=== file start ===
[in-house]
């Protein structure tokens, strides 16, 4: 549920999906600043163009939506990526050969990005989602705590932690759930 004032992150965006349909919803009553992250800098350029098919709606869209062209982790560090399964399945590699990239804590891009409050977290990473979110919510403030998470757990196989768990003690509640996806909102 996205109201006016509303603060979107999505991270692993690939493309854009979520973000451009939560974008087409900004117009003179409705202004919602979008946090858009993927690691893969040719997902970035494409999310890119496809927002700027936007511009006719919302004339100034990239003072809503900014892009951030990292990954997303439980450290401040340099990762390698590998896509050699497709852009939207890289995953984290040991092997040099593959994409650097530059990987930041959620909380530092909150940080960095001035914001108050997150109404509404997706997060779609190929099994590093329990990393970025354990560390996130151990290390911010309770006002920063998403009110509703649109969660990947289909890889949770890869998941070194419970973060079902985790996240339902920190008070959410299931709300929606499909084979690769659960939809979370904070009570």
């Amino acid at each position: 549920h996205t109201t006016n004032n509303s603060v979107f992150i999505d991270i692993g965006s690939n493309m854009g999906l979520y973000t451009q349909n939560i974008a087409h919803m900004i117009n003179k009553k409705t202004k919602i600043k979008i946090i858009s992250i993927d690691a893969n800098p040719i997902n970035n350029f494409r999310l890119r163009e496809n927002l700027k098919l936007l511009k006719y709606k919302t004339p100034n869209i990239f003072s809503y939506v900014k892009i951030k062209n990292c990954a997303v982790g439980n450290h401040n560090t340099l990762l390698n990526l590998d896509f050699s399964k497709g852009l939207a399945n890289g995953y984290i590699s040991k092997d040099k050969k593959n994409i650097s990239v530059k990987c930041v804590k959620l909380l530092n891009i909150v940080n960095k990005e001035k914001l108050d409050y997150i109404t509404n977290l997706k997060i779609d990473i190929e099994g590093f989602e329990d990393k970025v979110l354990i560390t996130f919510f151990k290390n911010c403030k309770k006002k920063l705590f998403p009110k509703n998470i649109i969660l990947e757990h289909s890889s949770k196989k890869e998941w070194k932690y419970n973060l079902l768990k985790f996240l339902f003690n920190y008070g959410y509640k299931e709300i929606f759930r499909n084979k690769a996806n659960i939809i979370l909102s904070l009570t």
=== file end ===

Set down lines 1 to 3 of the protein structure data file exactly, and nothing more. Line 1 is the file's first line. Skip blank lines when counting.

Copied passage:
[in-house]
């Protein structure tokens, strides 16, 4: 549920999906600043163009939506990526050969990005989602705590932690759930 004032992150965006349909919803009553992250800098350029098919709606869209062209982790560090399964399945590699990239804590891009409050977290990473979110919510403030998470757990196989768990003690509640996806909102 996205109201006016509303603060979107999505991270692993690939493309854009979520973000451009939560974008087409900004117009003179409705202004919602979008946090858009993927690691893969040719997902970035494409999310890119496809927002700027936007511009006719919302004339100034990239003072809503900014892009951030990292990954997303439980450290401040340099990762390698590998896509050699497709852009939207890289995953984290040991092997040099593959994409650097530059990987930041959620909380530092909150940080960095001035914001108050997150109404509404997706997060779609190929099994590093329990990393970025354990560390996130151990290390911010309770006002920063998403009110509703649109969660990947289909890889949770890869998941070194419970973060079902985790996240339902920190008070959410299931709300929606499909084979690769659960939809979370904070009570």
């Amino acid at each position: 549920h996205t109201t006016n004032n509303s603060v979107f992150i999505d991270i692993g965006s690939n493309m854009g999906l979520y973000t451009q349909n939560i974008a087409h919803m900004i117009n003179k009553k409705t202004k919602i600043k979008i946090i858009s992250i993927d690691a893969n800098p040719i997902n970035n350029f494409r999310l890119r163009e496809n927002l700027k098919l936007l511009k006719y709606k919302t004339p100034n869209i990239f003072s809503y939506v900014k892009i951030k062209n990292c990954a997303v982790g439980n450290h401040n560090t340099l990762l390698n990526l590998d896509f050699s399964k497709g852009l939207a399945n890289g995953y984290i590699s040991k092997d040099k050969k593959n994409i650097s990239v530059k990987c930041v804590k959620l909380l530092n891009i909150v940080n960095k990005e001035k914001l108050d409050y997150i109404t509404n977290l997706k997060i779609d990473i190929e099994g590093f989602e329990d990393k970025v979110l354990i560390t996130f919510f151990k290390n911010c403030k309770k006002k920063l705590f998403p009110k509703n998470i649109i969660l990947e757990h289909s890889s949770k196989k890869e998941w070194k932690y419970n973060l079902l768990k985790f996240l339902f003690n920190y008070g959410y509640k299931e709300i929606f759930r499909n084979k690769a996806n659960i939809i979370l909102s904070l009570t």